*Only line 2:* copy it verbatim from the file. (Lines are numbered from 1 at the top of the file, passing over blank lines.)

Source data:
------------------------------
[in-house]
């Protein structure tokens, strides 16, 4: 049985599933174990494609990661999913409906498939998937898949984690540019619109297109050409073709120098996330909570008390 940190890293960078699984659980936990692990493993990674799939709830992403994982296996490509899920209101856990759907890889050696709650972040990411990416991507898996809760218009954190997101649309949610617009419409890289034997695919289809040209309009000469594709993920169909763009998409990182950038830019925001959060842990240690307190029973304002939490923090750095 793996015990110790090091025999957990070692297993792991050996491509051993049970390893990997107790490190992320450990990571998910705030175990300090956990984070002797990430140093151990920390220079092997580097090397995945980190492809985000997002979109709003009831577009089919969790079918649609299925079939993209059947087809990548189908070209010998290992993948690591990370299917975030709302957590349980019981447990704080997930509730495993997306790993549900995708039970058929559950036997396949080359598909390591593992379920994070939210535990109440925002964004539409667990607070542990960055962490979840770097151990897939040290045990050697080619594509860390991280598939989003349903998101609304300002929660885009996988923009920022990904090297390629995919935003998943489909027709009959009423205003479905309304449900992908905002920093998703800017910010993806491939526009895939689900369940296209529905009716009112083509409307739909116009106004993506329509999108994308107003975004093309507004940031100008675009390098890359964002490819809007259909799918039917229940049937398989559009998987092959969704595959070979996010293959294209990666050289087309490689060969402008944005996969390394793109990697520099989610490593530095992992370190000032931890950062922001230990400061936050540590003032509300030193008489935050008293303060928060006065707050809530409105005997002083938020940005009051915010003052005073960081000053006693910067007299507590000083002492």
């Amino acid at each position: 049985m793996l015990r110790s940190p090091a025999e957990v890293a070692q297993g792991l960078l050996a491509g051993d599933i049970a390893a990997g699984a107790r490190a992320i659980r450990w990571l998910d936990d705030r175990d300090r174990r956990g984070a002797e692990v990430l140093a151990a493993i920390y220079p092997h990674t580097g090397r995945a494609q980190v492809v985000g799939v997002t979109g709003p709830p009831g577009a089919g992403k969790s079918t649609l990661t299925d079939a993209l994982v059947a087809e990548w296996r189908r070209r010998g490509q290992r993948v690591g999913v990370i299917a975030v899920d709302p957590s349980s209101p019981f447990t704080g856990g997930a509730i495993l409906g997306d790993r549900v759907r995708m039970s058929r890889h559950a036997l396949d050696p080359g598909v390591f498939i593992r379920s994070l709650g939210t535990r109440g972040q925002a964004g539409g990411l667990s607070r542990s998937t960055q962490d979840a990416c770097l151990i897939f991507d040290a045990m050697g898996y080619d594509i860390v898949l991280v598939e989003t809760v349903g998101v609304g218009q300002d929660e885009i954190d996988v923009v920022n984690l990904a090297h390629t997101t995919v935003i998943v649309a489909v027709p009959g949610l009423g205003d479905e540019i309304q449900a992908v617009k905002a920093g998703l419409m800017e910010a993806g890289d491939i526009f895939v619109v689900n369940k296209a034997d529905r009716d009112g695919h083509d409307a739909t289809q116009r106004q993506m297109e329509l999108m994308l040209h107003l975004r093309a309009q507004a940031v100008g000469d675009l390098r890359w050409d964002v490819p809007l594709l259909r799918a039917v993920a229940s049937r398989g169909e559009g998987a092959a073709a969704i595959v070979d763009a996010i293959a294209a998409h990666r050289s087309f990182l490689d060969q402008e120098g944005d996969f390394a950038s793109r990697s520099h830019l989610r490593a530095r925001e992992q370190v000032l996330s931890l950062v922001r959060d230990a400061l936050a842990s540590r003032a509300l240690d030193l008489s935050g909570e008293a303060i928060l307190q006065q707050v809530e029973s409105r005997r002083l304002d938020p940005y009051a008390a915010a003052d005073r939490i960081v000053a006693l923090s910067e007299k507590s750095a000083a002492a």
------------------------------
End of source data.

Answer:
């Protein structure tokens, strides 16, 4: 049985599933174990494609990661999913409906498939998937898949984690540019619109297109050409073709120098996330909570008390 940190890293960078699984659980936990692990493993990674799939709830992403994982296996490509899920209101856990759907890889050696709650972040990411990416991507898996809760218009954190997101649309949610617009419409890289034997695919289809040209309009000469594709993920169909763009998409990182950038830019925001959060842990240690307190029973304002939490923090750095 793996015990110790090091025999957990070692297993792991050996491509051993049970390893990997107790490190992320450990990571998910705030175990300090956990984070002797990430140093151990920390220079092997580097090397995945980190492809985000997002979109709003009831577009089919969790079918649609299925079939993209059947087809990548189908070209010998290992993948690591990370299917975030709302957590349980019981447990704080997930509730495993997306790993549900995708039970058929559950036997396949080359598909390591593992379920994070939210535990109440925002964004539409667990607070542990960055962490979840770097151990897939040290045990050697080619594509860390991280598939989003349903998101609304300002929660885009996988923009920022990904090297390629995919935003998943489909027709009959009423205003479905309304449900992908905002920093998703800017910010993806491939526009895939689900369940296209529905009716009112083509409307739909116009106004993506329509999108994308107003975004093309507004940031100008675009390098890359964002490819809007259909799918039917229940049937398989559009998987092959969704595959070979996010293959294209990666050289087309490689060969402008944005996969390394793109990697520099989610490593530095992992370190000032931890950062922001230990400061936050540590003032509300030193008489935050008293303060928060006065707050809530409105005997002083938020940005009051915010003052005073960081000053006693910067007299507590000083002492």